Themes in my writings
I try to write in a way that speaks directly to people’s experience. I consciously try to keep my writing accessible. I tend to write for practitioners in workplaces, regarding people positioned in universities and other higher education contexts also as practitioners in workplaces. Therefore I do not write specifically for an academic audience.
I try to communicate theories through the form and content of stories of experience. My work contexts involve helping practitioners understand how their own theories are embodied within their practices. I encourage them to make these theories explicit so that others may learn from them. My writings have the same purpose. I try to show how my own theorising has emerged from within my embodied practice of encouraging others to do the same. My writing is informed by the metaphors of relation and generative transformation, and I aim to show how I am developing forms of communication that show the practical realisation of my own embodied values as I try to help others to do the same. My work adopts an ecological perspective, as I try to make connections between values and practice, and show how an elegant underlying dynamic relational order manifests as an emergent dynamic social order of relationships among people, and among people and their environments.
Themes within my writing are to do with how I enable people to learn within contexts of love and freedom. We show how we achieve freedom to think and learn as a developmental process in loving relationship with one another. I believe I communicate these ideas to people successfully because I am constantly trying to find ways myself of experiencing love and freedom in relation with others.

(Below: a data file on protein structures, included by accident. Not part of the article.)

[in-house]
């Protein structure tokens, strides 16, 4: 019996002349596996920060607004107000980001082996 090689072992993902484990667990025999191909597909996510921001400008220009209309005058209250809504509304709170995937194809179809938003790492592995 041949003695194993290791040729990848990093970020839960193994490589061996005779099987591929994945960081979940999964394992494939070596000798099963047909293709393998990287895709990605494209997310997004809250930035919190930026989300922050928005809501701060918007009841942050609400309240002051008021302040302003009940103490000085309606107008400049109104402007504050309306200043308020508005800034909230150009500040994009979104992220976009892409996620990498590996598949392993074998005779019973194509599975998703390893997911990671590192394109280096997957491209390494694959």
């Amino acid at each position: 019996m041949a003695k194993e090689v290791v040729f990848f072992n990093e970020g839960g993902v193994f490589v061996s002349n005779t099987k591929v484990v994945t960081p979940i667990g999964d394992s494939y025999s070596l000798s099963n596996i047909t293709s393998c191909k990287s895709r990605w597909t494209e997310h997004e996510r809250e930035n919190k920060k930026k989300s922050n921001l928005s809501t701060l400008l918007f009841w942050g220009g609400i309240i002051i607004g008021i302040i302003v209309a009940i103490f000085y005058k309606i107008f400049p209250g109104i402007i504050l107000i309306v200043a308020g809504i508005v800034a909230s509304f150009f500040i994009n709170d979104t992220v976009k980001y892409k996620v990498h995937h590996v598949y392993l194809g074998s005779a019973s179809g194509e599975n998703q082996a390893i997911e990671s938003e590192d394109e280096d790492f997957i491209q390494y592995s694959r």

I am deeply interested these days in the idea of responsibility and how this manifests in educational enquiry. I am learning that there are levels of experience of responsibility. Particularly pressing are my needs to find ways of realising Noam Chomsky’s ideas of telling the truth and exposing lies, ideas with which I profoundly agree, especially in relation to the lies that are told within the invisible propaganda systems that underpin formal education and social systems; and to balance these imperatives with the need to do no harm and especially to protect those with whom I am in company and who are subject to direct punishment by powerful elites whom I might offend. I recognise these elements as obstacles to my own progress in developing contexts of love and freedom. I try to approach all relationships in a spirit of love and freedom, recognising from long experience that my efforts may well be rejected, often in a way that does emotional violence. I have become political. I do see the need for strategic action in achieving my long term goals. Current specific difficulties in these arenas are foregrounding for me the need for ethical awareness, first in relation to how self study is justified in terms of making one’s own contribution to good social orders, and second in relation to how I have a responsibility to care for the welfare of those who are dependent on me to support their formal and informal workplace enquiries. This dependency is short-term, but real; I am working to secure ways in which people can become self-reliant.